A small Map book of London-  I struggle to cope with maps on my phone, it takes a while to load and the blue flashing arrow is rarely accurate, I almost was late to an interview a year ago while relying on this, thankfully friendly strangers helped me when I frantically sought the obscure street in the dark evening. Tip for non-Londoners- London is a crazy place regarding streets and finding places - always travel to get to appointments super early. I find my little map book so reassuring.
Old train tickets
A few pens
Lip balm- Neals yard and Korres wild rose
Tanin lipstick by Bite beauty
Lip brush
Small mirror

Tuesday, 12 February 2013

muted dreams

I have been reading Wuthering Heights by Emily Bronte and I am now currently reading Thinking Fast and slow by Daniel Kahneman.

I have been feeling in limbo and realise that I need to live in the present, life is terrible thinking about what if's and wondering why the people in your life choose to ignore you. This has been painful for me as I had previously sacrificed my personal plans (time and money) to keep in touch with friends  "past" friends

 I used to volunteer for a trust and someone there once said if everyone kept in touch with everyone nothing would get done. Such true words. Life is getting on with what you want to get done. You can't really count on others to care, help,support you or even ask how things are- I learnt the hard way.

Therefore I am putting together a bucket list for my plans for the rest of my expected life..... I may post this on this blog.....

Friday, 8 February 2013

Thursday, 7 February 2013


When I was 13/14 years old I wished that I could be American.  I used to watch programmes on TV about American mathematicians and people who would risk their lives (physically and socially) taking little rest, chasing thunderstorms to capture the perfect photos of lightning and to understand lightning.  I still find this to be the most romantic of endeavors seeking things and knowledge higher than ourselves. Being passionate about science and wild serious ventures seems only possible and dare I say acceptable in the US, no other nation embraces this so fully.  The first book I really loved was Chaos by James Gleick I was then 16 years old. I'm a geek at heart. This is my excuse to save up for Prism glasses ;)

If you are into Mathematics and fancy reading some books which aren't too heavy I recommend:

The man who loved only numbers
Natures numbers
Uncle Petros and the Goldback Conjecture

Sunday, 3 February 2013

Love Like Poison (Un Poison Violent) (2010)

If you like films and particularly French films then you should watch this one if you haven't already. This one is probably one of the best French films I have seen.  There is an interesting interview with the director Katell Quillévéré here:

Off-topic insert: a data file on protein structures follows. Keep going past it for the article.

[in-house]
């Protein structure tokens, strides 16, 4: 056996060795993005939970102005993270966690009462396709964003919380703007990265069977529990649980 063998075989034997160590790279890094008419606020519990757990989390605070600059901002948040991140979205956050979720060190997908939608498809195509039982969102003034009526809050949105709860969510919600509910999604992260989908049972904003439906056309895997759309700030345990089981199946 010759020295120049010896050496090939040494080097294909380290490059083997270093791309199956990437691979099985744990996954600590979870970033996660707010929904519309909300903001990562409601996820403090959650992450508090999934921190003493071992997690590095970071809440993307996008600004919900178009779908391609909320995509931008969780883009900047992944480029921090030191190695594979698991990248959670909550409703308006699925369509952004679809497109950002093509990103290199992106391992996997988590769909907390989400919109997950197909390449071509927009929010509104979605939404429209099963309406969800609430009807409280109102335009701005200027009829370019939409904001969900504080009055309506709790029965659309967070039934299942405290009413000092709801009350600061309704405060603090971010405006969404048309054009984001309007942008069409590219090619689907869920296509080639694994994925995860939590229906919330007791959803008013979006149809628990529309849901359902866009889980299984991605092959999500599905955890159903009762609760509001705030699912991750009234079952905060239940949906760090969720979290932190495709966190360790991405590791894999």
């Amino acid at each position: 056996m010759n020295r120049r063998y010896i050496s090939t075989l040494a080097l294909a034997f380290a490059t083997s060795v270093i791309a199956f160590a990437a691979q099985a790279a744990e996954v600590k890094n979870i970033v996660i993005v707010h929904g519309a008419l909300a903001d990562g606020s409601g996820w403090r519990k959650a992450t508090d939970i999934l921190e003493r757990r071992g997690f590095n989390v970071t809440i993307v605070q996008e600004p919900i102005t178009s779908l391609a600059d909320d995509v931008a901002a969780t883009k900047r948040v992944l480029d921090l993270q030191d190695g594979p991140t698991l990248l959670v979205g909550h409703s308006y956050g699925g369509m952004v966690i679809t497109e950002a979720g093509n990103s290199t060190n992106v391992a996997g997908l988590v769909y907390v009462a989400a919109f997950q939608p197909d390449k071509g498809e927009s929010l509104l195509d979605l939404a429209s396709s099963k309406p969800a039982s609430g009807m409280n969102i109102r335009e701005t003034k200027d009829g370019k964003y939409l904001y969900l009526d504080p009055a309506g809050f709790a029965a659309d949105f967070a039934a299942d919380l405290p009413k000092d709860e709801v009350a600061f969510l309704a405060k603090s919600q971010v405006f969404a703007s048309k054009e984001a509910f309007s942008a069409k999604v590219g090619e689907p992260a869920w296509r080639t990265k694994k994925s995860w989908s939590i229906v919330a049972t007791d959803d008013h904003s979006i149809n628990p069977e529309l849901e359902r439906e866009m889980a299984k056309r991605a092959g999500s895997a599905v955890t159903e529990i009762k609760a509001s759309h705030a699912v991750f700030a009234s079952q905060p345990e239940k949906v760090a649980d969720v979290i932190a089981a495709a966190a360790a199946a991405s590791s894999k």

images are stills from the film from

Saturday, 2 February 2013

South Asian jewellery reading list- from the V&A website

Aziz, Abdul, Arms and Jewellery of the Indian Mughuls, Lahore, 1947
Bala Krishnan, Usha R. and Meera Sushil Kumar Dance of the Peacock; Jewellery Traditions of India, India Book House Limited, 1999
Balfour, Ian, Famous Diamonds, Christie's (3rd edition), 1997
Bala Krishnan, Usha, Jewels of the Nizams, New Delhi, 2001
Bolon, Carol Radcliffe and Amita Vohra Sarin, Metaphors in Gold: The Jewelry of India, Asian Art, vol. VI, No. 4, Fall 1993, pp. 11-33
Brijbhushan, J. Masterpieces of Indian Jewellery, Bombay, 1979
Brunel, F. Jewellery of India. Five Thousand Years of Tradition, New Delhi, 1972
Chandra, Rai Govind, Indo-Greek Jewellery, New Delhi, 1979
Dongerkery, Kamala S. Jewelry and Personal Adornment in India, New Delhi, Indian Council for Cultural Relations, 1970
Filliozat, J. and  P.Z. Pattabiramin, Parures Divines du Sud de l'Inde, Publications de  P.Z. l'Institut Français d'Indologie, no. 29, Pondicherry, 1966
Haque, Zulekha, Gahana. Jewellery of Bangladesh, Dhaka, 1984
Havell, E.B. The Art Industries of the Madras Presidency. I Jewellery, Journal of Indian Art and Industry, vol.IV (April 1891), no.34, pp.7 and 8 and plates. Continued in vol.V no.40 (October 1892), pp.29-34 and plates, and vol.VI, no.48 (October 1894), pp.70-1 and plates.
Hendley, T.H. Indian Jewellery, The Journal of Indian Art and Industry, vol.XII, nos. 95 (July 1906) to 107 (July 1909).  Low Price Publications reprint edition, Delhi, 1991
Hendley, T.H. Memorials of the Jeypore Exhibition, vol.III, London, 1883
Ivanov, A.A., V.G. Lukonin and L.S. Smesova  Oriental Jewellery from the Collection of the Special Treasury and State Hermitage Oriental Department, Moscow, 1984
Jacob, S.S. and T.H. Hendley Jeypore Enamels, London, 1886